Last weekend, Turner Classic Movies ran the Laurent Bouzereau documentary A Night At The Movies: The Horrors Of Stephen King, a near-feature-length interview with the best-selling novelist, in which King says that he believes that even the greatest horror films are only scary the first and maybe the second time, and that after that, fans are just enjoying the memory of being scared. I’d say that Psycho disproves King’s theory. (And Night Of The Living Dead, and Halloween, and The Texas Chainsaw Massacre, and The Shining… but that last one’s a whole other conversation.) Alfred Hitchcock and screenwriter Joseph Stefano’s adaptation of Robert Bloch’s novel is the very definition of a shocker, full of unexpected twists that lose their surprise after one viewing—or even before, given that many film buffs already know Psycho by heart before they see the movie. But like all the best suspense and horror films, Psycho rewards re-viewing because there’s more to it than just its plot. The slow build of tension, the long conversations between various characters (especially the not-so-casual chitchat between Anthony Perkins’ Norman Bates and Janet Leigh’s Marion Crane), and the staging of the murder scenes are as gripping the tenth time as the first, because of the artistry involved and because of what they suggest about human nature. King’s right that a horror movie can’t startle much more than once, but scare? He of all people should know that horror isn’t just making people jump, but about getting into their heads and under the skin. Psycho definitely does just that—and will yet again on TCM tonight at 8 p.m. Eastern.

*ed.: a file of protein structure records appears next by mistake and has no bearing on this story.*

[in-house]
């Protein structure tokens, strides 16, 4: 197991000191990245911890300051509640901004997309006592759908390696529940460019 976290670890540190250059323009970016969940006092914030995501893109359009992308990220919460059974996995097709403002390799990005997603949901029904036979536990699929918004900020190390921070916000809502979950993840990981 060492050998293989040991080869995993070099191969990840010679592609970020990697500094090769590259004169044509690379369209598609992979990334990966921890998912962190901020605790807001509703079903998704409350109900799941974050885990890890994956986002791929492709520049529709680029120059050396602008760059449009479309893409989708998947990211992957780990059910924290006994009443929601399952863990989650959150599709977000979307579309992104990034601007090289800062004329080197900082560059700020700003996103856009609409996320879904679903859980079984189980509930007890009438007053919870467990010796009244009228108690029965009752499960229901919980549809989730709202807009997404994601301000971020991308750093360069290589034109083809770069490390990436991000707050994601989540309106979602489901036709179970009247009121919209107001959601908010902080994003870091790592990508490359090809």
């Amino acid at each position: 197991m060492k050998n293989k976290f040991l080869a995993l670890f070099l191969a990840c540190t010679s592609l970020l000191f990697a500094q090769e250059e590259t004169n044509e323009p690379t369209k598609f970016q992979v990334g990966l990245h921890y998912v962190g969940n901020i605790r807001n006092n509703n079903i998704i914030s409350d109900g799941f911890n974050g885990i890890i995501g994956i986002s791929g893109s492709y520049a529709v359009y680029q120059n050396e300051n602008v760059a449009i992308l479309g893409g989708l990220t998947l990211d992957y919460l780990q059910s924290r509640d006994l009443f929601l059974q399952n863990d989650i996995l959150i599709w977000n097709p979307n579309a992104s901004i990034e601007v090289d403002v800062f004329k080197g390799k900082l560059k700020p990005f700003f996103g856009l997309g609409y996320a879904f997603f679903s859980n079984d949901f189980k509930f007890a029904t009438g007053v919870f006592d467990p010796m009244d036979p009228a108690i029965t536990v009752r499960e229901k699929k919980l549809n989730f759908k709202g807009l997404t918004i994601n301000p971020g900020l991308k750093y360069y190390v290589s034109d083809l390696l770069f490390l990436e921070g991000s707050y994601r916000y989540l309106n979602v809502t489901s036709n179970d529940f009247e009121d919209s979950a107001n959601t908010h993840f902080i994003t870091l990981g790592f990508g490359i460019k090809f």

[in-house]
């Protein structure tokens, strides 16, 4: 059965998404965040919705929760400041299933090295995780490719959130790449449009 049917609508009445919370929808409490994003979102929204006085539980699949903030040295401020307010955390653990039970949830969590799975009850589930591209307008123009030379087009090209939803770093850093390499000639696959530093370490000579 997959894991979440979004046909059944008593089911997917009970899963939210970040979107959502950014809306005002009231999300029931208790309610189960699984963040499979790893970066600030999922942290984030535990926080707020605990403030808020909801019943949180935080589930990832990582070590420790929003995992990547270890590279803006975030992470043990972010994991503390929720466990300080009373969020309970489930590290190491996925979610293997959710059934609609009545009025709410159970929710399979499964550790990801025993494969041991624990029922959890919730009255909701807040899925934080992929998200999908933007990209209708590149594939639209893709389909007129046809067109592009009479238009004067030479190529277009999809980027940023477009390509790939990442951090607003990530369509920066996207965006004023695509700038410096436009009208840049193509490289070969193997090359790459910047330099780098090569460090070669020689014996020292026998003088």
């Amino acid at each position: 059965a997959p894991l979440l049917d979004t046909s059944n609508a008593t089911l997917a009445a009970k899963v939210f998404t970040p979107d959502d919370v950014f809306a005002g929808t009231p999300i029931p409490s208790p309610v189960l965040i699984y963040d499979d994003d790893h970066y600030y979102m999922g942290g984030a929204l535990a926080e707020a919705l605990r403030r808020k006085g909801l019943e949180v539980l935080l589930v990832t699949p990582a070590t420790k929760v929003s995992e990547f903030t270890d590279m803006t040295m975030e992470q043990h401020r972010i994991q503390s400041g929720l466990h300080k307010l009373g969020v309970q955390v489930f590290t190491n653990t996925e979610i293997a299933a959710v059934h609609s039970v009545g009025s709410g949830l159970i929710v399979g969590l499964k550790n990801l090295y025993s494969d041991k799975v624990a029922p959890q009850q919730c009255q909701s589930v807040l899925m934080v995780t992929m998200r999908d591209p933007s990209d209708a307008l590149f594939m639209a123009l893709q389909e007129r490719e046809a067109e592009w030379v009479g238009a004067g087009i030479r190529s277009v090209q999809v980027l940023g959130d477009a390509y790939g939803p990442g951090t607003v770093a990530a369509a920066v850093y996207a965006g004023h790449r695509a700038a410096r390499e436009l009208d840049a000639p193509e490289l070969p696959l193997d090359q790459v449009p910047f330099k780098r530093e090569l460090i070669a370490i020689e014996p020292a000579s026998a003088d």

October 29, 2014 newsreel